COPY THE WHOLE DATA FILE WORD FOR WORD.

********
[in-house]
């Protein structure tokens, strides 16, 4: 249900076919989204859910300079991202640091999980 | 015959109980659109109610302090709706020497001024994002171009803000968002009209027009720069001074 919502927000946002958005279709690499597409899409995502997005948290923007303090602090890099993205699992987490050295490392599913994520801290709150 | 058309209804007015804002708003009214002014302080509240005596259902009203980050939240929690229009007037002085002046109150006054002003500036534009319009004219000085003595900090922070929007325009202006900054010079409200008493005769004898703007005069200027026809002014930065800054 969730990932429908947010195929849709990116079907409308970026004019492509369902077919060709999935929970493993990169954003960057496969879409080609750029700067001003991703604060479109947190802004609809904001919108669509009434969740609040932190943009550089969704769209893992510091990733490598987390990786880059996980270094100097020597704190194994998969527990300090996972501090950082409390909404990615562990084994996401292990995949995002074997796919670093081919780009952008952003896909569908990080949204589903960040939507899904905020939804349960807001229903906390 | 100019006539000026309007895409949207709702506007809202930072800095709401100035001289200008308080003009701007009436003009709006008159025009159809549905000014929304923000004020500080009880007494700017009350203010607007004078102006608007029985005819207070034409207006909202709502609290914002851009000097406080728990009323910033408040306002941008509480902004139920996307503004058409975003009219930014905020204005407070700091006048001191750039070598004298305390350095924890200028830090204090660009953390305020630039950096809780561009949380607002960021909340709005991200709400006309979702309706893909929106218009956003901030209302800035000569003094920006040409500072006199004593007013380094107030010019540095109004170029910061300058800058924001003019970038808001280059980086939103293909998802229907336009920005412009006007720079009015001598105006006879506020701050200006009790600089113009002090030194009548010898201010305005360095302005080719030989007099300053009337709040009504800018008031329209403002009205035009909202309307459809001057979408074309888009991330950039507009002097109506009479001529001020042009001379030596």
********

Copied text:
[in-house]
């Protein structure tokens, strides 16, 4: 249900076919989204859910300079991202640091999980 | 015959109980659109109610302090709706020497001024994002171009803000968002009209027009720069001074 919502927000946002958005279709690499597409899409995502997005948290923007303090602090890099993205699992987490050295490392599913994520801290709150 | 058309209804007015804002708003009214002014302080509240005596259902009203980050939240929690229009007037002085002046109150006054002003500036534009319009004219000085003595900090922070929007325009202006900054010079409200008493005769004898703007005069200027026809002014930065800054 969730990932429908947010195929849709990116079907409308970026004019492509369902077919060709999935929970493993990169954003960057496969879409080609750029700067001003991703604060479109947190802004609809904001919108669509009434969740609040932190943009550089969704769209893992510091990733490598987390990786880059996980270094100097020597704190194994998969527990300090996972501090950082409390909404990615562990084994996401292990995949995002074997796919670093081919780009952008952003896909569908990080949204589903960040939507899904905020939804349960807001229903906390 | 100019006539000026309007895409949207709702506007809202930072800095709401100035001289200008308080003009701007009436003009709006008159025009159809549905000014929304923000004020500080009880007494700017009350203010607007004078102006608007029985005819207070034409207006909202709502609290914002851009000097406080728990009323910033408040306002941008509480902004139920996307503004058409975003009219930014905020204005407070700091006048001191750039070598004298305390350095924890200028830090204090660009953390305020630039950096809780561009949380607002960021909340709005991200709400006309979702309706893909929106218009956003901030209302800035000569003094920006040409500072006199004593007013380094107030010019540095109004170029910061300058800058924001003019970038808001280059980086939103293909998802229907336009920005412009006007720079009015001598105006006879506020701050200006009790600089113009002090030194009548010898201010305005360095302005080719030989007099300053009337709040009504800018008031329209403002009205035009909202309307459809001057979408074309888009991330950039507009002097109506009479001529001020042009001379030596």